***Please note that the rules for gathering morels will vary from state-to-state and from forest-to-forest. You will need to consult your local forest ranger district for details. This is definitely in your best interest. Often times the forest rangers will have maps on hand with directions to exact places with mushroom activity. They are there to help, take advantage.***
The first thing you will want to do is identify a potential burn site. Here is the website for all active and non-active wildfires.
Use the filters to narrow your search to the state you desire. Also be sure to select "non-active" as the status and select an appropriate number of days for the max range. Once your filters are set, a list of all wildfires will be displayed. Click on any of the incidents for more information, including fire perimeter road maps. Make sure that this is a timber fire, not brush or grass. Do this by checking the 'fuels involved' portion of the incident page. For best results, the bigger the fire the better. 5,000 acres is generally a good minimum.
|Click on the 'maps' tab of the incident to find fire perimeter maps, road closure maps, and much more. Here is a fire permiter map from the Grizzly Bear Complex in the Umatilla National Forest.|
Morels fruit in the Spring only. The exact time will depend on your location, elevation, and definitely the weather conditions. Here in eastern Washington, the harvest period is generally from April through May in the lowlands, and through June or longer in the mountains and higher elevations. Please note, these are hasty generalizations. Last year's earliest local morels came in the final days of March. Here is a fun website you can reference to find where people are currently finding wild mushrooms, especially morels in the Spring.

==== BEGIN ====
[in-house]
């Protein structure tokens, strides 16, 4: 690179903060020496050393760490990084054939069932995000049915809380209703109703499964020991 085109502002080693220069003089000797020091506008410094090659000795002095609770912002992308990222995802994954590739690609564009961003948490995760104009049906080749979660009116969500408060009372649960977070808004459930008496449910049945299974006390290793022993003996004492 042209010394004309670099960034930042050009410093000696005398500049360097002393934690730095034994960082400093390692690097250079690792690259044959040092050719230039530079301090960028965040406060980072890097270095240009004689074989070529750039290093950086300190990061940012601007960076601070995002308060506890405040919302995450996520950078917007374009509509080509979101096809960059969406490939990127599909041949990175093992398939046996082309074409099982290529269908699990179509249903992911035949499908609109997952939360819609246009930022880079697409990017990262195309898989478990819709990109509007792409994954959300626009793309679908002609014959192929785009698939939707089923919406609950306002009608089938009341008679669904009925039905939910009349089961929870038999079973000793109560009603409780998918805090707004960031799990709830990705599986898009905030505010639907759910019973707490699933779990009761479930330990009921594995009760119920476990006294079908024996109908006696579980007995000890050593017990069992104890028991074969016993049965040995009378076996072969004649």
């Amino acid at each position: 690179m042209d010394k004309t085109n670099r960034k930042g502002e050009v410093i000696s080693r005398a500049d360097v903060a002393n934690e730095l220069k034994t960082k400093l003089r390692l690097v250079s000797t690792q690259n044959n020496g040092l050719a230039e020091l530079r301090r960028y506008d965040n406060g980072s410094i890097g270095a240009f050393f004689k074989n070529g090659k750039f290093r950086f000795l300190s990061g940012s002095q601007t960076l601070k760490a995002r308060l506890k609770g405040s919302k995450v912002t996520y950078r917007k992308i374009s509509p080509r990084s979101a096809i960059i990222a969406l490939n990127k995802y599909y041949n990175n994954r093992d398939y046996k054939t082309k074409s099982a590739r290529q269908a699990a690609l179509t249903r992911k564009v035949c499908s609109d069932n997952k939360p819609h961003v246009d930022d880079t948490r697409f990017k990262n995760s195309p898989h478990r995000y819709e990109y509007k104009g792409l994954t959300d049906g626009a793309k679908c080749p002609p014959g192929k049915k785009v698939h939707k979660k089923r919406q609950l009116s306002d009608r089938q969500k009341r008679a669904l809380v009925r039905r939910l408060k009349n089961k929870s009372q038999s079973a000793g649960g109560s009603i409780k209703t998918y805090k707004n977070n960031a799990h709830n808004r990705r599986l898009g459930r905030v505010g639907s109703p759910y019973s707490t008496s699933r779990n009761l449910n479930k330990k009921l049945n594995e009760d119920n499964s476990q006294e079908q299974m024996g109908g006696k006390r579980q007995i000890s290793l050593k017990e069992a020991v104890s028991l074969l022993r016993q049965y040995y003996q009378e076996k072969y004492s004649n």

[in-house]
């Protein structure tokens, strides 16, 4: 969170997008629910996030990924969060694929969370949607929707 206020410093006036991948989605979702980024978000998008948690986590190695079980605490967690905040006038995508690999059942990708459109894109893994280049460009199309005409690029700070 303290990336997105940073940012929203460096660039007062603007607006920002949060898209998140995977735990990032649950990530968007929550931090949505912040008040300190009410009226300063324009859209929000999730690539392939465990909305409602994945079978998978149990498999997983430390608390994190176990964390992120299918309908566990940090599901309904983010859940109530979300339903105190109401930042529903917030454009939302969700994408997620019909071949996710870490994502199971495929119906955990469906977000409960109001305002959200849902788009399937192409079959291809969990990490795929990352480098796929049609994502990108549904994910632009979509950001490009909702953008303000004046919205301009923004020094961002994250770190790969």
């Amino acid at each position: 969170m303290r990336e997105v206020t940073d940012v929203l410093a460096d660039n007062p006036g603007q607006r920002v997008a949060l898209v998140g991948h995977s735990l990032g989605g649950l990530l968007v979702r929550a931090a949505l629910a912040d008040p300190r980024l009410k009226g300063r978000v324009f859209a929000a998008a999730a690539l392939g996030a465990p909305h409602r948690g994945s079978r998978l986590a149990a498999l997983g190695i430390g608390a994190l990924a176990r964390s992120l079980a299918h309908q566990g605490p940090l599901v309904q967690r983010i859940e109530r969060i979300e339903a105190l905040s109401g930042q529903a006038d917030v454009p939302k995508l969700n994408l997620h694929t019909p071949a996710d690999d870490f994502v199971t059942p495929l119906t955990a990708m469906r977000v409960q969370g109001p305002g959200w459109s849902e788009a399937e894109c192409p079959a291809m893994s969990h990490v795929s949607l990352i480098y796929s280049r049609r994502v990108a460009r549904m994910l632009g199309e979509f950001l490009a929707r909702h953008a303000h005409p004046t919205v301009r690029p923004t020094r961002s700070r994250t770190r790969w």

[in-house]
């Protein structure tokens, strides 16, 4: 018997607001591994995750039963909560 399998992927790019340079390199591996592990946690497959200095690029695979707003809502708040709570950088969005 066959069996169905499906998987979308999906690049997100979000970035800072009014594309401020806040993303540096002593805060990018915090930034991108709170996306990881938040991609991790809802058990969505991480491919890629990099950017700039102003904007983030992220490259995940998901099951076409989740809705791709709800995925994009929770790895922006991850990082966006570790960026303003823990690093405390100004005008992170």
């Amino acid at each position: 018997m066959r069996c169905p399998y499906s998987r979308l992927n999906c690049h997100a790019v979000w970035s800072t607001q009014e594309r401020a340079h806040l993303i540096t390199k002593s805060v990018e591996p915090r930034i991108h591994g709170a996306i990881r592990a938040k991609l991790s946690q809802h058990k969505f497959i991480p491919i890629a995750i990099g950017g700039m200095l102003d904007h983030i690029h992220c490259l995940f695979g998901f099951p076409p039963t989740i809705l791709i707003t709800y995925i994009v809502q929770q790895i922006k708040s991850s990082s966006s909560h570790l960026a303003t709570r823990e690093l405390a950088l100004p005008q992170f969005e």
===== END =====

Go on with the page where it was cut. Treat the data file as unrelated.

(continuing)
|Here is a picture of what potential burn morel habitat looks like. Note the complete lack of greenery. When morels are fruiting, there will be small spots and patches of greens like miner's lettuce, sheep sorrel (both edible), and others.|
|Morels at burn sites can be fairly easy to spot, like this multi-headed specimen. Clusters like this are very common at productive burn sites.|
|Burn morels, morchella conica, are typically smaller than other varieties. This picture shows a couple of larger burn morel specimens.|
|And some small specimens.|
|From Gourmet Foragables: How to find and cook with wild edibles Remember to check the burn holes, especially at highly picked over locations. This video shows where you can often find the biggest mushrooms.|